Crossing the Finish Line

Crossing the Finish Line: Completing College at America's Public Universities

William G. Bowen
Matthew M. Chingos
Michael S. McPherson
Copyright Date: 2009
Pages: 416
https://www.jstor.org/stable/j.ctt7rp39
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  • Book Info
    Crossing the Finish Line
    Book Description:

    The United States has long been a model for accessible, affordable education, as exemplified by the country's public universities. And yet less than 60 percent of the students entering American universities today are graduating. Why is this happening, and what can be done?Crossing the Finish Lineprovides the most detailed exploration ever of college completion at America's public universities. This groundbreaking book sheds light on such serious issues as dropout rates linked to race, gender, and socioeconomic status.

    Probing graduation rates at twenty-one flagship public universities and four statewide systems of public higher education, the authors focus on the progress of students in the entering class of 1999--from entry to graduation, transfer, or withdrawal. They examine the effects of parental education, family income, race and gender, high school grades, test scores, financial aid, and characteristics of universities attended (especially their selectivity). The conclusions are compelling: minority students and students from poor families have markedly lower graduation rates--and take longer to earn degrees--even when other variables are taken into account. Noting the strong performance of transfer students and the effects of financial constraints on student retention, the authors call for improved transfer and financial aid policies, and suggest ways of improving the sorting processes that match students to institutions.

    An outstanding combination of evidence and analysis,Crossing the Finish Lineshould be read by everyone who cares about the nation's higher education system.

    eISBN: 978-1-4008-3146-3
    Subjects: Education, Political Science

Table of Contents

  1. Front Matter
    (pp. i-iv)
  2. Table of Contents
    (pp. v-vi)
  3. Acknowledgments
    (pp. vii-xii)
  4. Preface
    (pp. xiii-xxiv)
  5. CHAPTER 1 Educational Attainment: Overall Trends, Disparities, and the Public Universities We Study
    (pp. 1-19)

    The subject of this book—educational attainment in the United States—could hardly be more timely. Academics, framers of public policy, and journalists are united in bemoaning the failure of the United States in recent years to continue building the human capital it needs to satisfy economic, social, and political needs. In their bookThe Race Between Education and Technology,Claudia Goldin and Lawrence Katz applaud America’s astonishingly steady and substantial educational progress during the first three quarters of the 20th century—and then are just as emphatic in calling attention to the dramatic falling off in the rate of...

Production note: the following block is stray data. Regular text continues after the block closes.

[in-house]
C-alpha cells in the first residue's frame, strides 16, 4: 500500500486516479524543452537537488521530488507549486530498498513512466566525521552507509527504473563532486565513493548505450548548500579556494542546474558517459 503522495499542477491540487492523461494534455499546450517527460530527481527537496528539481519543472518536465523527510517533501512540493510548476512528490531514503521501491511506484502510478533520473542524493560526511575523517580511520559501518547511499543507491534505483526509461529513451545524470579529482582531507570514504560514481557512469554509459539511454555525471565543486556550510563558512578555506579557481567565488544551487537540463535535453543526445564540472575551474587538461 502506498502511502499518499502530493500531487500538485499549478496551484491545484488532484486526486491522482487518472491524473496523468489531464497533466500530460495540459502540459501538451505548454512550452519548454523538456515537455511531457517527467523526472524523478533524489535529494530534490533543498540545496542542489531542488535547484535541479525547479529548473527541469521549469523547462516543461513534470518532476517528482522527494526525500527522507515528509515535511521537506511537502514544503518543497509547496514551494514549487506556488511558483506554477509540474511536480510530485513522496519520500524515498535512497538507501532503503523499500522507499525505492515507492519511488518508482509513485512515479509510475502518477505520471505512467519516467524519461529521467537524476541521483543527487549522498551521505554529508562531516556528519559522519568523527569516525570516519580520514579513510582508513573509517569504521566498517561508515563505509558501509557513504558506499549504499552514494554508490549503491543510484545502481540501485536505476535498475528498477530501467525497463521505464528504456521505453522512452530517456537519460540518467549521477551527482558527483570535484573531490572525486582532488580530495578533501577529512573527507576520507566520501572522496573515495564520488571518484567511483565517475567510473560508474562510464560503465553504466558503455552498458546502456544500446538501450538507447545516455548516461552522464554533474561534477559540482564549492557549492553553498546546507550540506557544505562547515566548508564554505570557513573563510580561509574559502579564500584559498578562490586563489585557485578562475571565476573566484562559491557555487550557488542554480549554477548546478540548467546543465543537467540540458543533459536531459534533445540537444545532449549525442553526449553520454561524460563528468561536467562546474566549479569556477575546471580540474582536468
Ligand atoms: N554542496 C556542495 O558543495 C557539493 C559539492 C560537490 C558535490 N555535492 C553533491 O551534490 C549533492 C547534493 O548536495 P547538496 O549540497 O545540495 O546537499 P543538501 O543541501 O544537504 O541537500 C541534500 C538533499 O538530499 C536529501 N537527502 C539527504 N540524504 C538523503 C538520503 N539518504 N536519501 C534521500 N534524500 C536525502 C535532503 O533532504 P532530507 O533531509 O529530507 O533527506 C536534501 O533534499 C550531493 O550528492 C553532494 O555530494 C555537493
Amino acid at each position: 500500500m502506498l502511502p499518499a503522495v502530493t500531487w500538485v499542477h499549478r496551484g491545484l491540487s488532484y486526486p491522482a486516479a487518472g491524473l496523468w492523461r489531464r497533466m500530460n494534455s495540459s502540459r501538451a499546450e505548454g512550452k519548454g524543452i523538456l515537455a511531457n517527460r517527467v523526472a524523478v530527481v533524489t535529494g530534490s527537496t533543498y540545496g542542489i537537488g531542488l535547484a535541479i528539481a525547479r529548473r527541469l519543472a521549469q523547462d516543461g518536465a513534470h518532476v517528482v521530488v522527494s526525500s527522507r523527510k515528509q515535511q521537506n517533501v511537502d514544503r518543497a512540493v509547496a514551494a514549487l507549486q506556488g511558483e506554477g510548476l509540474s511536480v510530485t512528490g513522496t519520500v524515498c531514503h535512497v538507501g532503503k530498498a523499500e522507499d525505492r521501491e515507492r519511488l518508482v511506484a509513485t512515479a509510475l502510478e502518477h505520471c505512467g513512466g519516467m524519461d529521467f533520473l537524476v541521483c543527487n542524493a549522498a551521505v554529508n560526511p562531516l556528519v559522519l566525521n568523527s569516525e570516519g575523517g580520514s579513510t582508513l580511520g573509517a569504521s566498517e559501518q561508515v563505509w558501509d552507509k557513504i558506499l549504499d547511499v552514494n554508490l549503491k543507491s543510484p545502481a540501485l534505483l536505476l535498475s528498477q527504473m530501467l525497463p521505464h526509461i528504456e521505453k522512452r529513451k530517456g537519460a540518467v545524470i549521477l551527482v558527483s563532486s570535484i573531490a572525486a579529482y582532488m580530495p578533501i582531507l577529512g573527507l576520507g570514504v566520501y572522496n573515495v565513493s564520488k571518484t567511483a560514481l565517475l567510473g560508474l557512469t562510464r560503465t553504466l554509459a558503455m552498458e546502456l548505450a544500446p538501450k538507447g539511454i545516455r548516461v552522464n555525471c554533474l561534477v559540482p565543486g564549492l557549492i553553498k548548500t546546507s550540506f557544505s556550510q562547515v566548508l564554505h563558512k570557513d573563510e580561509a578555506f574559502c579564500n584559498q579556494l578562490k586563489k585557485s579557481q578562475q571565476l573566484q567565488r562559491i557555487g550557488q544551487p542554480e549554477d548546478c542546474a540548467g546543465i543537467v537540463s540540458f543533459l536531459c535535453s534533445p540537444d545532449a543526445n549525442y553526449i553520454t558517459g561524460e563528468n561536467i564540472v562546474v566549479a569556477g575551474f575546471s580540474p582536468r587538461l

6. CHAPTER 2 Bachelor’s Degree Attainment on a National Level
    (pp. 20-31)

    In this chapter we provide a national framework for the far more detailed analysis of bachelor’s degree completion in public universities that is the core of this part of our book. The special characteristics of the flagship universities that we study in such detail set them off in many ways from higher education in the United States viewed more broadly: they are much more selective, they enroll more students from privileged backgrounds, and they have resources far beyond what many other colleges and universities, public and private, can claim. Thus, we would expect them to have higher graduation rates than...

  7. CHAPTER 3 Finishing College at Public Universities
    (pp. 32-56)

    As we have seen, nationally representative data indicate that there are substantial disparities in educational outcomes by socioeconomic status (SES) and race/ethnicity at every stage along the path toward a bachelor’s degree: high school graduation, college enrollment, and college completion. The national data demonstrate without question that these disparities are indeed systemic, but the modest size of data sets such as those of the National Education Longitudinal Study, or NELS (12,064 students, of whom 6,529 attended a four-year college at some point) make it difficult to probe the nature and source of these disparities. For example, examining the educational outcomes...

  8. CHAPTER 4 Fields of Study, Time-to-Degree, and College Grades
    (pp. 57-86)

    The previous chapter showed that stark disparities in college graduation rates by socioeconomic status (SES), race/ethnicity, and gender persist across a wide variety of settings in American public higher education. Although these disparities in completion rates (in “finishing”) are troubling in and of themselves, they tell us nothing about differences among students who do graduate.

    Differences in the academic experiences of students associated with family background or race/ethnicity would be of concern even if disparities in graduation rates were not observed. For example, less advantaged students might feel especially strong pressures to major in fields such as business that seem...

  9. CHAPTER 5 High Schools and “Undermatching”
    (pp. 87-111)

    In seeking to understand the forces that shape educational attainment in the United States, some pride of place needs to be given to secondary schools. Everyone believes that the characteristics of high schools and the experiences of students in high school have much to do not only with immediate secondary school outcomes such as earning a diploma but also with the subsequent educational achievements of those who surmount the hurdle of high school graduation.